What Is Headless Commerce? Is It Right for Your Business?

Headless commerce could open new opportunities for audience engagement. Explore how this approach can accelerate your online operations and sales.

Headless commerce may sound like a business buzzword, but this concept is actually making a big impact among online retailers. In fact, Forbes reported that investors dedicated nearly $2 billion in funds to headless commerce tech over the past couple of years. 

If you're interested in entering the ecommerce space or expanding your existing enterprise, explore this guide to find out if headless commerce aligns with your business objectives. 


What Is Headless Commerce and How Does It Work?

Headless commerce describes website architecture that completely separates the website's message, look, and feel from its underlying functional elements. Your business will use a content management system to build the front end of the site. It can reflect the desired appearance and user experience, with brand-appropriate icons, images, logos, color palettes, and design. 

Next, you add a plug-and-play backend solution to handle the entire ecommerce endeavor. For this component, you'll select a payment service provider with a complete infrastructure that covers everything from security to checkout page to transaction management.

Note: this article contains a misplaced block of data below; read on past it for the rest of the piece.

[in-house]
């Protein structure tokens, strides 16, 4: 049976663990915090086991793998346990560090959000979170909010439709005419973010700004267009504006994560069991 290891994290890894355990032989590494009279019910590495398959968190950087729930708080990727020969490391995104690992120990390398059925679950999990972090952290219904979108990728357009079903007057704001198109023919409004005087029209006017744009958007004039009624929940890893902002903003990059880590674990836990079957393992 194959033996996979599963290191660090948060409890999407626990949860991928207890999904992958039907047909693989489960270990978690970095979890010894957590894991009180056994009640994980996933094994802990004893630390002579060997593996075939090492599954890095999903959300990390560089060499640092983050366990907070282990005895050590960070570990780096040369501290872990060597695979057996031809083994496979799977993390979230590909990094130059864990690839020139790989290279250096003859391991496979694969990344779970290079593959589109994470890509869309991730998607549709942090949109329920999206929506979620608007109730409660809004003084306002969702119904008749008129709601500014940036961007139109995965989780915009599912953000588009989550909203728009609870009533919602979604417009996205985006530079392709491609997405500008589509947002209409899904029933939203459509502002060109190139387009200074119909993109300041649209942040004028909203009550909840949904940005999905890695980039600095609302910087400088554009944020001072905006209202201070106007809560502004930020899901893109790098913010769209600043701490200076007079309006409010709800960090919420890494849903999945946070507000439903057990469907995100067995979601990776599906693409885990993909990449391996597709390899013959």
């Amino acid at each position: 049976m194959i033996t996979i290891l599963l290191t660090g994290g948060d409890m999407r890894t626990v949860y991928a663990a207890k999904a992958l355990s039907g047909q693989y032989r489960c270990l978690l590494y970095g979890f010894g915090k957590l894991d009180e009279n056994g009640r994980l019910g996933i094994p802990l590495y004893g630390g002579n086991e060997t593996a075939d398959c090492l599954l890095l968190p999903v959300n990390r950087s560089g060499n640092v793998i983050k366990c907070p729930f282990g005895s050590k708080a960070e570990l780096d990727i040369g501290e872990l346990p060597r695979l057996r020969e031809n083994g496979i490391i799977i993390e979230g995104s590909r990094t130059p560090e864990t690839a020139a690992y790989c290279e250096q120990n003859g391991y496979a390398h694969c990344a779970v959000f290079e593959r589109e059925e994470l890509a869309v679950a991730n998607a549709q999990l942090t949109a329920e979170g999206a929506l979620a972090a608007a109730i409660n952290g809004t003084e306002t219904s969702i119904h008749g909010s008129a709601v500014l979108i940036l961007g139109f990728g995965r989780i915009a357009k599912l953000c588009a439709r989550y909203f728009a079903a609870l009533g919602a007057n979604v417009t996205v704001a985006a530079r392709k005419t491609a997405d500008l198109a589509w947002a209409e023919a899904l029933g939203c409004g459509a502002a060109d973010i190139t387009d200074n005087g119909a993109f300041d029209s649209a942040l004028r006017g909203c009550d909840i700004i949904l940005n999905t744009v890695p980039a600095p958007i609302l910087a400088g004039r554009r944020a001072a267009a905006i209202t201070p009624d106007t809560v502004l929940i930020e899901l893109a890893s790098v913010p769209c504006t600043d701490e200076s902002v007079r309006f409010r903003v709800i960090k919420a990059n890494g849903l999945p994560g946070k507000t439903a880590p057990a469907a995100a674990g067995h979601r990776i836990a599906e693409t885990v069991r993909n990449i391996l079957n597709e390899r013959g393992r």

An application programming interface (API) connects the front end of your website to the backend. For example, Pay.com offers APIs to interact with your brand's existing online ecommerce store and drive customer transactions.

Headless commerce infrastructure can give your brand the flexibility and freedom to stand out in the increasingly competitive realm of ecommerce. When you separate the two main components of your online presence, you can develop impressive omnichannel experiences that keep customers engaged with your brand across multiple platforms. 

Headless Commerce vs. Traditional Ecommerce

If you're considering the shift from traditional ecommerce to a headless commerce strategy, it's important to understand the major differences between these models:

  • Structure: Traditional ecommerce tends to use an all-in-one model that combines the front end and back end into one platform (sometimes called the monolith).